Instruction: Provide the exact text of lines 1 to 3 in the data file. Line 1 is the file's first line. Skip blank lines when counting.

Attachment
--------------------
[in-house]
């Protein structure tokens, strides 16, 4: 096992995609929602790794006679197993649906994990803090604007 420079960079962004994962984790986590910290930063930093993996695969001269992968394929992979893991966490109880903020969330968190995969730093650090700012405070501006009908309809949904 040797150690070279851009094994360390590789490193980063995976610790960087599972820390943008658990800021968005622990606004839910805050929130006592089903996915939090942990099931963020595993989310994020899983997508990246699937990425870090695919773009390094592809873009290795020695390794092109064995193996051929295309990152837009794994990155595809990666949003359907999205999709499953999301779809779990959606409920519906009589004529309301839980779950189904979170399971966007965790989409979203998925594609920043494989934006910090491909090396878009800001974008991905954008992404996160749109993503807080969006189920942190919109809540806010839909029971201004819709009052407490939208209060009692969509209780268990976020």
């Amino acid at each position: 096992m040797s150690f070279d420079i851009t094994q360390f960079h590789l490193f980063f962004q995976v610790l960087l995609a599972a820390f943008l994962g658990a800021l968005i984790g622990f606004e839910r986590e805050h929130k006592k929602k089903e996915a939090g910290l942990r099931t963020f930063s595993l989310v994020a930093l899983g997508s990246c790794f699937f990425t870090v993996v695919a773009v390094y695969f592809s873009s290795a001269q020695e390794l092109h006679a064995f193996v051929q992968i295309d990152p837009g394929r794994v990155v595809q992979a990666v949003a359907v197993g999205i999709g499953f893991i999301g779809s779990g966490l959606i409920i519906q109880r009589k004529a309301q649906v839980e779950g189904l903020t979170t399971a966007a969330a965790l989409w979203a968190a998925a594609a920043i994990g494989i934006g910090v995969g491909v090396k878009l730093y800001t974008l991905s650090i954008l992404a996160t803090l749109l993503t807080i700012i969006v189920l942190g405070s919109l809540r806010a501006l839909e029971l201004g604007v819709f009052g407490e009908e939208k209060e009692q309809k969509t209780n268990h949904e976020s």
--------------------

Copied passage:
[in-house]
């Protein structure tokens, strides 16, 4: 096992995609929602790794006679197993649906994990803090604007 420079960079962004994962984790986590910290930063930093993996695969001269992968394929992979893991966490109880903020969330968190995969730093650090700012405070501006009908309809949904 040797150690070279851009094994360390590789490193980063995976610790960087599972820390943008658990800021968005622990606004839910805050929130006592089903996915939090942990099931963020595993989310994020899983997508990246699937990425870090695919773009390094592809873009290795020695390794092109064995193996051929295309990152837009794994990155595809990666949003359907999205999709499953999301779809779990959606409920519906009589004529309301839980779950189904979170399971966007965790989409979203998925594609920043494989934006910090491909090396878009800001974008991905954008992404996160749109993503807080969006189920942190919109809540806010839909029971201004819709009052407490939208209060009692969509209780268990976020």
């Amino acid at each position: 096992m040797s150690f070279d420079i851009t094994q360390f960079h590789l490193f980063f962004q995976v610790l960087l995609a599972a820390f943008l994962g658990a800021l968005i984790g622990f606004e839910r986590e805050h929130k006592k929602k089903e996915a939090g910290l942990r099931t963020f930063s595993l989310v994020a930093l899983g997508s990246c790794f699937f990425t870090v993996v695919a773009v390094y695969f592809s873009s290795a001269q020695e390794l092109h006679a064995f193996v051929q992968i295309d990152p837009g394929r794994v990155v595809q992979a990666v949003a359907v197993g999205i999709g499953f893991i999301g779809s779990g966490l959606i409920i519906q109880r009589k004529a309301q649906v839980e779950g189904l903020t979170t399971a966007a969330a965790l989409w979203a968190a998925a594609a920043i994990g494989i934006g910090v995969g491909v090396k878009l730093y800001t974008l991905s650090i954008l992404a996160t803090l749109l993503t807080i700012i969006v189920l942190g405070s919109l809540r806010a501006l839909e029971l201004g604007v819709f009052g407490e009908e939208k209060e009692q309809k969509t209780n268990h949904e976020s």